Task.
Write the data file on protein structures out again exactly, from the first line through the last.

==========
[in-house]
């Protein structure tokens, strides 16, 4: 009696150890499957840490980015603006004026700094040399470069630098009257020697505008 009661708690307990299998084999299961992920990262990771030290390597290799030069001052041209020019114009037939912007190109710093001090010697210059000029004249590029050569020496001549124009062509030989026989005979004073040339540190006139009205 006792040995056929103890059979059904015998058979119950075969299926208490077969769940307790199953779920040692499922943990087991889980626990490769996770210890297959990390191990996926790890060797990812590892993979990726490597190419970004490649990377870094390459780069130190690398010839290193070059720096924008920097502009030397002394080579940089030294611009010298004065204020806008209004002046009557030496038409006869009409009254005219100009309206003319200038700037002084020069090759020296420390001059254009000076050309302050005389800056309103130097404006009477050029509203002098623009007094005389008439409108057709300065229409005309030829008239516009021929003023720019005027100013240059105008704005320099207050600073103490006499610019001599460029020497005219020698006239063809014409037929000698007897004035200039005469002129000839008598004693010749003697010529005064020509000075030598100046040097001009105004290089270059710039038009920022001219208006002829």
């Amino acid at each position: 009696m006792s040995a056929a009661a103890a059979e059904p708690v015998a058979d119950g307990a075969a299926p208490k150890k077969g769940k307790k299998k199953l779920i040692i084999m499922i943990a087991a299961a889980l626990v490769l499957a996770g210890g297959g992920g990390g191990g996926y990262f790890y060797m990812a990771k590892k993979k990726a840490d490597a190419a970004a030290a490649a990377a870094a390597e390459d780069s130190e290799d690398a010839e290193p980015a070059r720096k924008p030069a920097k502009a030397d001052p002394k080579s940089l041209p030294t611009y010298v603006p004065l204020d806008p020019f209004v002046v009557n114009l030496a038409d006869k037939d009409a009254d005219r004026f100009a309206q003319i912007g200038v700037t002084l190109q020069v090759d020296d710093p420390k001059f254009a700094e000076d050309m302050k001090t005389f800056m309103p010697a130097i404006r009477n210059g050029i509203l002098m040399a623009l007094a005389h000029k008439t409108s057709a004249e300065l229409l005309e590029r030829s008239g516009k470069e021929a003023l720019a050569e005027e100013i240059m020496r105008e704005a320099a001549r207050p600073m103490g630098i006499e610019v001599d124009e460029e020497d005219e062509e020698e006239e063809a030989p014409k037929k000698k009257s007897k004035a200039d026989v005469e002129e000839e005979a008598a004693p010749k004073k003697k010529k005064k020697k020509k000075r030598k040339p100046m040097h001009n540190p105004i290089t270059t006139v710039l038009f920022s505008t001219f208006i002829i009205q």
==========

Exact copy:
[in-house]
């Protein structure tokens, strides 16, 4: 009696150890499957840490980015603006004026700094040399470069630098009257020697505008 009661708690307990299998084999299961992920990262990771030290390597290799030069001052041209020019114009037939912007190109710093001090010697210059000029004249590029050569020496001549124009062509030989026989005979004073040339540190006139009205 006792040995056929103890059979059904015998058979119950075969299926208490077969769940307790199953779920040692499922943990087991889980626990490769996770210890297959990390191990996926790890060797990812590892993979990726490597190419970004490649990377870094390459780069130190690398010839290193070059720096924008920097502009030397002394080579940089030294611009010298004065204020806008209004002046009557030496038409006869009409009254005219100009309206003319200038700037002084020069090759020296420390001059254009000076050309302050005389800056309103130097404006009477050029509203002098623009007094005389008439409108057709300065229409005309030829008239516009021929003023720019005027100013240059105008704005320099207050600073103490006499610019001599460029020497005219020698006239063809014409037929000698007897004035200039005469002129000839008598004693010749003697010529005064020509000075030598100046040097001009105004290089270059710039038009920022001219208006002829």
């Amino acid at each position: 009696m006792s040995a056929a009661a103890a059979e059904p708690v015998a058979d119950g307990a075969a299926p208490k150890k077969g769940k307790k299998k199953l779920i040692i084999m499922i943990a087991a299961a889980l626990v490769l499957a996770g210890g297959g992920g990390g191990g996926y990262f790890y060797m990812a990771k590892k993979k990726a840490d490597a190419a970004a030290a490649a990377a870094a390597e390459d780069s130190e290799d690398a010839e290193p980015a070059r720096k924008p030069a920097k502009a030397d001052p002394k080579s940089l041209p030294t611009y010298v603006p004065l204020d806008p020019f209004v002046v009557n114009l030496a038409d006869k037939d009409a009254d005219r004026f100009a309206q003319i912007g200038v700037t002084l190109q020069v090759d020296d710093p420390k001059f254009a700094e000076d050309m302050k001090t005389f800056m309103p010697a130097i404006r009477n210059g050029i509203l002098m040399a623009l007094a005389h000029k008439t409108s057709a004249e300065l229409l005309e590029r030829s008239g516009k470069e021929a003023l720019a050569e005027e100013i240059m020496r105008e704005a320099a001549r207050p600073m103490g630098i006499e610019v001599d124009e460029e020497d005219e062509e020698e006239e063809a030989p014409k037929k000698k009257s007897k004035a200039d026989v005469e002129e000839e005979a008598a004693p010749k004073k003697k010529k005064k020697k020509k000075r030598k040339p100046m040097h001009n540190p105004i290089t270059t006139v710039l038009f920022s505008t001219f208006i002829i009205q």